I finished this piece for the annual Kayo Gallery members show, Round 7. The title is "Transitionary Beings." It will be up for a little bit longer, should anyone be inclined to see it in person. It's the finished version of this.

The top half of my face was featured on the cover of In This Week Magazine. It was for the magazine's cover article on the fact that Salt Lake City was rated the 7th most bohemian city. Along with several other local artists they interviewed both me and my friend, Laura Decker.

Coming up on July 9th is the 3rd Annual Alternative Press Festival at the City Library. Planning has begun! As we did last year, again with our devoted and ever patient ring leader, Ryan Perkins, my friends Whitney Shaw, Valerie Jar, Laura Decker, Max Kelly, and I will be making the posters again this year. We will do our best not to disappoint! Our apple beer and spiked cider fueled poster planning meeting was especially fruitful.

I've recently started participating in the Foster Art Program, organized by John Sproul. The artist talks for the spring, 2011 session were at the Salt Lake Art Center auditorium on Saturday, March 2nd. In my talk I attempted to sum up my current philosophy of my own art. I think I made a little less of a fool of myself than I did when I spoke in the fall, 2010 session. See: I'm learning. Or, at least I like to tell myself I'm learning. Should someone be so inclined to read on, I've posted my talk below. I finished writing it as the talks began, so it's not polished. However, I did not feel comfortable to just wing it, as some artists participating did. I needed the crutch of having something written down to read to feel confident to speak.

Foster Art Program talk, Spring, 2011:
My work is mainly of animals. I do sometimes depict humans, but usually in relation to animals. The world of animals has been a lifelong fascination for me. I view the animal world as somewhat separate from the human world. While there are some overlapping aspects, as, obviously, we ourselves are animals, they are different from us. They are more connected to the fundamental being of the planet. Their motives are pure. I believe animal emotion would be more trustworthy, pure, and intuitive than human intelligence and emotion. All of these aspects put animals on a different level of consciousness than our own. It makes them otherworldly and mysterious. This, to me, makes them wiser than us.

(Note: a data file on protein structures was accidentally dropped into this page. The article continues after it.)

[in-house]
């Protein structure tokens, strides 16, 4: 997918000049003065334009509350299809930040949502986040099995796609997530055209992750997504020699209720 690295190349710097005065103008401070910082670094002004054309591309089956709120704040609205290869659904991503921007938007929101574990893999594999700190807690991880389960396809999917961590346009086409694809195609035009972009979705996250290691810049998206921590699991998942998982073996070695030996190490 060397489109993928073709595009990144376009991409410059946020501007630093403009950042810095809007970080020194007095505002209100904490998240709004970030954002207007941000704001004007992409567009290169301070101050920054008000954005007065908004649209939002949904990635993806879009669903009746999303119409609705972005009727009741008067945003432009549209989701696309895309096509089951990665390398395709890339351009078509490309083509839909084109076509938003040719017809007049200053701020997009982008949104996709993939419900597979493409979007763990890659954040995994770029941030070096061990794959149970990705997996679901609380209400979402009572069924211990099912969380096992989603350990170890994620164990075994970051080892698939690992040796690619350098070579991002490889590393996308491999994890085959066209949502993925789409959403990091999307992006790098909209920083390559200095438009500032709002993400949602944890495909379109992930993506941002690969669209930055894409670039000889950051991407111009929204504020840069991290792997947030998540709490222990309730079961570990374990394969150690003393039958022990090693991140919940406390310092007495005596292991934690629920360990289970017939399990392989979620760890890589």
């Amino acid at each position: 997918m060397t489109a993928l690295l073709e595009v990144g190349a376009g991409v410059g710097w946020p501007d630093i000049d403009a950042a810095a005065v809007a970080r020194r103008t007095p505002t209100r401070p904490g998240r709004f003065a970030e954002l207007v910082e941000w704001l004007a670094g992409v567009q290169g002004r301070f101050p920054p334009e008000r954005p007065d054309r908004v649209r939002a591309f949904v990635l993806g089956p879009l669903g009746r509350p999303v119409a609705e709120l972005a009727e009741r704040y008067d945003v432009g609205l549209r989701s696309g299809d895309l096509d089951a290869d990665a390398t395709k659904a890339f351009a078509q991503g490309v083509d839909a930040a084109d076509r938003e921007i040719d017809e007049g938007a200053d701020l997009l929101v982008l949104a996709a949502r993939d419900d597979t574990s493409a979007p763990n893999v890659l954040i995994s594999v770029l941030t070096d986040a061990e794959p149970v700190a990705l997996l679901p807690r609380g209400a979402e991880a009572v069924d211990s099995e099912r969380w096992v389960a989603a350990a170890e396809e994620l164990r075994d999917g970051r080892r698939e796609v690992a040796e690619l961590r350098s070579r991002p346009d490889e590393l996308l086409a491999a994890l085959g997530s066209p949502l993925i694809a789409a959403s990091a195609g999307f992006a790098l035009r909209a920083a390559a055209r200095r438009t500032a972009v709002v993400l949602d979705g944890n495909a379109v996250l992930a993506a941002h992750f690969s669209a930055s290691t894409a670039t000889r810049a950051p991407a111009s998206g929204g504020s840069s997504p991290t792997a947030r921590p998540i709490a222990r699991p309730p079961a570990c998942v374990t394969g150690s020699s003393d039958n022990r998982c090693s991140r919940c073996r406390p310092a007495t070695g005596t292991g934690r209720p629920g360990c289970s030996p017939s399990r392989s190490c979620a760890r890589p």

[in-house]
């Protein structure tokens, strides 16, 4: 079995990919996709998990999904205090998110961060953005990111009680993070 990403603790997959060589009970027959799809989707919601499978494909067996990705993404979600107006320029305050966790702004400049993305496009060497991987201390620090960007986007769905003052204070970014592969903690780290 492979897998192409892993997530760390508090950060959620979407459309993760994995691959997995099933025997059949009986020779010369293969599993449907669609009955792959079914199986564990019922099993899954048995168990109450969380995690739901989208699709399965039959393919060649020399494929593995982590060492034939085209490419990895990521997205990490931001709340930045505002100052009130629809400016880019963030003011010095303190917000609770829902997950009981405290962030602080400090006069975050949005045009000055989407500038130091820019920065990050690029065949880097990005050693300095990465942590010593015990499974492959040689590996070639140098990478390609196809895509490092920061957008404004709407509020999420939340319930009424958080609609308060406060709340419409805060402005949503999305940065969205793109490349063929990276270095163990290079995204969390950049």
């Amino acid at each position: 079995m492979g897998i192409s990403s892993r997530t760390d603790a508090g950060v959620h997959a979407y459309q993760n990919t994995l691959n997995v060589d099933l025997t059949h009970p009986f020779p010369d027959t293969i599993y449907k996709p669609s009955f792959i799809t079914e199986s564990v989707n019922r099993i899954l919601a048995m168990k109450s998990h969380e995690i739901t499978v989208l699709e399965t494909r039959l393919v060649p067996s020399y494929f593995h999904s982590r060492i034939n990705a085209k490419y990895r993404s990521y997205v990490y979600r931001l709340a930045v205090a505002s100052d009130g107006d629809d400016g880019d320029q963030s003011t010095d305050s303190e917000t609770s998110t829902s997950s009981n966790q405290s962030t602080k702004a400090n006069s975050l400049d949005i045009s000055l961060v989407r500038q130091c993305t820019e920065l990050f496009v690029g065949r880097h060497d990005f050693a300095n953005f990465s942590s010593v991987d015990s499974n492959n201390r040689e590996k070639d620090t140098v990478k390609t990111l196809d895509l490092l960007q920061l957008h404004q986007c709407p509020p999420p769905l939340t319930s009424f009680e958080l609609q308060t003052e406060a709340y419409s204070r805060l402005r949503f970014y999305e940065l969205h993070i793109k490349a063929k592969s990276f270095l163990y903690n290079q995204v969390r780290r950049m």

Because of my views on animals and the world they live in I believe the study of animals leads one closer to the understanding of one's own fundamental inner being. I seek to understand myself and my own emotions and motivations through studies of the natural world and the animals within it.
I often use reoccuring patterns in my work, which represent a group or inner consciousness: a connectivity to oneself and the world around you. Some of these patterns are partly inspired by a pattern I see when I experience vertigo or close my eyes and rub them: I see a pattern of swirling triangles.
This recent series of portraits was for a show of my "wolf pack." This wolf pack is not of a literal pack of wolves, but of a group of individuals who look out for each other. Who are spiritually connected. My wolf pack is comprised of both humans and animals: all significant to me. I made the portraits into a pack of cards, with the intention that you'd carry them with you.
When working I work best in an unplanned state: in that I allow myself to not plan out the piece as a whole. I react to what I have previously placed on the paper. Working in this way is freeing for me. It allows my intuition to develop the piece: for better or for worse, making it a product of my own consciousness.
All of my pieces start out as a drawing, usually in graphite, colored pencil, watercolor and guache. However, I'll often turn my drawings into prints produced with the letterpress. I work at the Book Arts Program, so I use our letterpresses to produce my prints. I utilize several different media on the letterpress: carved linoleum or cintra, photopolymer made from hand-drawn negatives or negatives made directly from my drawings on paper, and sometimes pressure print which involves a matrix made from cut paper. I like to develop a print in the same way I draw: allowing the piece to unfold as I work.
The size of my pieces is on the small side: the largest being 2' x 3' framed down to quite small: 2" x 3."